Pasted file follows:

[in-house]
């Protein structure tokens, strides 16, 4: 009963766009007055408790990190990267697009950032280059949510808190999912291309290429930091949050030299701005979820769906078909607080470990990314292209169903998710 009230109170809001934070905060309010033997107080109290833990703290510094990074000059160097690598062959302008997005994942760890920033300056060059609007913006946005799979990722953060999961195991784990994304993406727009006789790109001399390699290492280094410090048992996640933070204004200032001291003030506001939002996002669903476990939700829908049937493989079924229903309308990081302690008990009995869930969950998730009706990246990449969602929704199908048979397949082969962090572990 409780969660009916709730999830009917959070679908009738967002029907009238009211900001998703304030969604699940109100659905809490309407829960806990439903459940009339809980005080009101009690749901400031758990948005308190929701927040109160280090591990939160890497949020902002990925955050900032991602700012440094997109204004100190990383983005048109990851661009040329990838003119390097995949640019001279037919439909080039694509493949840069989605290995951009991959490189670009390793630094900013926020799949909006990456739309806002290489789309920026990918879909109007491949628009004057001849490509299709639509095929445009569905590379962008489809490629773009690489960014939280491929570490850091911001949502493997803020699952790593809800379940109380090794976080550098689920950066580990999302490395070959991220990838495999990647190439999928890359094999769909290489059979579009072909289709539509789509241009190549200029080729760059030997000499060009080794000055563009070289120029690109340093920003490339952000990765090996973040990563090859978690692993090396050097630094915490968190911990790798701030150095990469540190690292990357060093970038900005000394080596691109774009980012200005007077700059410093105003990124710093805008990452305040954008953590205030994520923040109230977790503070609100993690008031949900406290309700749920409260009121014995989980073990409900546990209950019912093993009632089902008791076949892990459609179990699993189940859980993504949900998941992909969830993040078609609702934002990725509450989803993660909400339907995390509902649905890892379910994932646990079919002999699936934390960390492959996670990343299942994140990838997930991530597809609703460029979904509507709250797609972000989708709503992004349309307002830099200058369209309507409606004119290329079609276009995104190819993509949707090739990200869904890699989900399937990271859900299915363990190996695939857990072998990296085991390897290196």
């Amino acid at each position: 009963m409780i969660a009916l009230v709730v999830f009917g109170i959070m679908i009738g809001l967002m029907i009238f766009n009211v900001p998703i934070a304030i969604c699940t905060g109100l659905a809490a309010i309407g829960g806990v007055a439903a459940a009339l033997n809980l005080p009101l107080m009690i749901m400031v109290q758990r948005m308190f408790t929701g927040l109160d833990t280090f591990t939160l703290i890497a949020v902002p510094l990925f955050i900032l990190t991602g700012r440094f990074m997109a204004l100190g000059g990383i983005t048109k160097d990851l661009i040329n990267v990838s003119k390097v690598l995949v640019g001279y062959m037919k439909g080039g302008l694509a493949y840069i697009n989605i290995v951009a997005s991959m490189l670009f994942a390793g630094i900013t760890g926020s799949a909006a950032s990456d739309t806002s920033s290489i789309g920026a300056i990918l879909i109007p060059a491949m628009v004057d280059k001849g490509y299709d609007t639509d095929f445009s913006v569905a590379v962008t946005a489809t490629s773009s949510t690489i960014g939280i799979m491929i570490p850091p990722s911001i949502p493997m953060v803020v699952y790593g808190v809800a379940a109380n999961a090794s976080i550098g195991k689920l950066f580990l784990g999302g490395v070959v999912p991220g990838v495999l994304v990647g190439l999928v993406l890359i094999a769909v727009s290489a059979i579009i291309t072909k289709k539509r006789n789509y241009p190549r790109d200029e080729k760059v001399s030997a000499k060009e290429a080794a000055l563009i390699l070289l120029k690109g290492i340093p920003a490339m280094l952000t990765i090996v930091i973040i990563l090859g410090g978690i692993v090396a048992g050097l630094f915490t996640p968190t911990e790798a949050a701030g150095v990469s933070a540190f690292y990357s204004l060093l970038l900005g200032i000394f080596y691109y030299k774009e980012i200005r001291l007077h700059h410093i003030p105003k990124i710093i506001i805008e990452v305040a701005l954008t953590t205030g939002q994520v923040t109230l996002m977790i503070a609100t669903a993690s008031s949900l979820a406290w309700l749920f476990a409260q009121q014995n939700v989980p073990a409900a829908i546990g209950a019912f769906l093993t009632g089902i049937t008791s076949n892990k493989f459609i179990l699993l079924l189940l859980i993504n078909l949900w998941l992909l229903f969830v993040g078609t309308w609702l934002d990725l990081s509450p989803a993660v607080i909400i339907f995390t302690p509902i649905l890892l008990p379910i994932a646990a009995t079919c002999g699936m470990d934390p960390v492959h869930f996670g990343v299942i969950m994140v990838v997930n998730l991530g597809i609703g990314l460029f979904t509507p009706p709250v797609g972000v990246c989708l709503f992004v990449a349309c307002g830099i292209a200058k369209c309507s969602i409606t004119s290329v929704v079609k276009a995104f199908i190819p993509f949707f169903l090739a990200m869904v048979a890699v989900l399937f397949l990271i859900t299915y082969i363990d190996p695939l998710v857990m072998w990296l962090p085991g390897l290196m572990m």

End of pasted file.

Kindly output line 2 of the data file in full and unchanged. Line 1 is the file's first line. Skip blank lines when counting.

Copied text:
């Protein structure tokens, strides 16, 4: 009963766009007055408790990190990267697009950032280059949510808190999912291309290429930091949050030299701005979820769906078909607080470990990314292209169903998710 009230109170809001934070905060309010033997107080109290833990703290510094990074000059160097690598062959302008997005994942760890920033300056060059609007913006946005799979990722953060999961195991784990994304993406727009006789790109001399390699290492280094410090048992996640933070204004200032001291003030506001939002996002669903476990939700829908049937493989079924229903309308990081302690008990009995869930969950998730009706990246990449969602929704199908048979397949082969962090572990 409780969660009916709730999830009917959070679908009738967002029907009238009211900001998703304030969604699940109100659905809490309407829960806990439903459940009339809980005080009101009690749901400031758990948005308190929701927040109160280090591990939160890497949020902002990925955050900032991602700012440094997109204004100190990383983005048109990851661009040329990838003119390097995949640019001279037919439909080039694509493949840069989605290995951009991959490189670009390793630094900013926020799949909006990456739309806002290489789309920026990918879909109007491949628009004057001849490509299709639509095929445009569905590379962008489809490629773009690489960014939280491929570490850091911001949502493997803020699952790593809800379940109380090794976080550098689920950066580990999302490395070959991220990838495999990647190439999928890359094999769909290489059979579009072909289709539509789509241009190549200029080729760059030997000499060009080794000055563009070289120029690109340093920003490339952000990765090996973040990563090859978690692993090396050097630094915490968190911990790798701030150095990469540190690292990357060093970038900005000394080596691109774009980012200005007077700059410093105003990124710093805008990452305040954008953590205030994520923040109230977790503070609100993690008031949900406290309700749920409260009121014995989980073990409900546990209950019912093993009632089902008791076949892990459609179990699993189940859980993504949900998941992909969830993040078609609702934002990725509450989803993660909400339907995390509902649905890892379910994932646990079919002999699936934390960390492959996670990343299942994140990838997930991530597809609703460029979904509507709250797609972000989708709503992004349309307002830099200058369209309507409606004119290329079609276009995104190819993509949707090739990200869904890699989900399937990271859900299915363990190996695939857990072998990296085991390897290196």